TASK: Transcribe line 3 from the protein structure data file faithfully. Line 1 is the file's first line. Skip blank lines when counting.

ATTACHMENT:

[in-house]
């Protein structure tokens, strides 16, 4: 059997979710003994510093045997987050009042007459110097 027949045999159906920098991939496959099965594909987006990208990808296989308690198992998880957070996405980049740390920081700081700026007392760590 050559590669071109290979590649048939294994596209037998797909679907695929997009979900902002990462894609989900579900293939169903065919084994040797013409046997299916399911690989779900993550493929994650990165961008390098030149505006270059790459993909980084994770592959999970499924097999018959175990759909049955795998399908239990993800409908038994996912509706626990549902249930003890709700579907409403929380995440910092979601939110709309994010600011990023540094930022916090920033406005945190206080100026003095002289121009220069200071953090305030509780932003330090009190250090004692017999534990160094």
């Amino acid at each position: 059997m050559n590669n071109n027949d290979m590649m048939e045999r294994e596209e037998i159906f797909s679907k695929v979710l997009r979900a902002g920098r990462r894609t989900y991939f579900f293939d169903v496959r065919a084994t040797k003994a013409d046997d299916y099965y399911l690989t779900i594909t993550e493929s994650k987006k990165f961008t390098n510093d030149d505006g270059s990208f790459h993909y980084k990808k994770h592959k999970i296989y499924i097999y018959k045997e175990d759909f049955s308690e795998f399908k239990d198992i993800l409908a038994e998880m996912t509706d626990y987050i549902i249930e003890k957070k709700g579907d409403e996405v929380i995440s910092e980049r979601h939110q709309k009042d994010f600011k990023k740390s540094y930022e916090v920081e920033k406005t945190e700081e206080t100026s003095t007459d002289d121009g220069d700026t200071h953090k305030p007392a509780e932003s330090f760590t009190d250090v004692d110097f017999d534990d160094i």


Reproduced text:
């Amino acid at each position: 059997m050559n590669n071109n027949d290979m590649m048939e045999r294994e596209e037998i159906f797909s679907k695929v979710l997009r979900a902002g920098r990462r894609t989900y991939f579900f293939d169903v496959r065919a084994t040797k003994a013409d046997d299916y099965y399911l690989t779900i594909t993550e493929s994650k987006k990165f961008t390098n510093d030149d505006g270059s990208f790459h993909y980084k990808k994770h592959k999970i296989y499924i097999y018959k045997e175990d759909f049955s308690e795998f399908k239990d198992i993800l409908a038994e998880m996912t509706d626990y987050i549902i249930e003890k957070k709700g579907d409403e996405v929380i995440s910092e980049r979601h939110q709309k009042d994010f600011k990023k740390s540094y930022e916090v920081e920033k406005t945190e700081e206080t100026s003095t007459d002289d121009g220069d700026t200071h953090k305030p007392a509780e932003s330090f760590t009190d250090v004692d110097f017999d534990d160094i």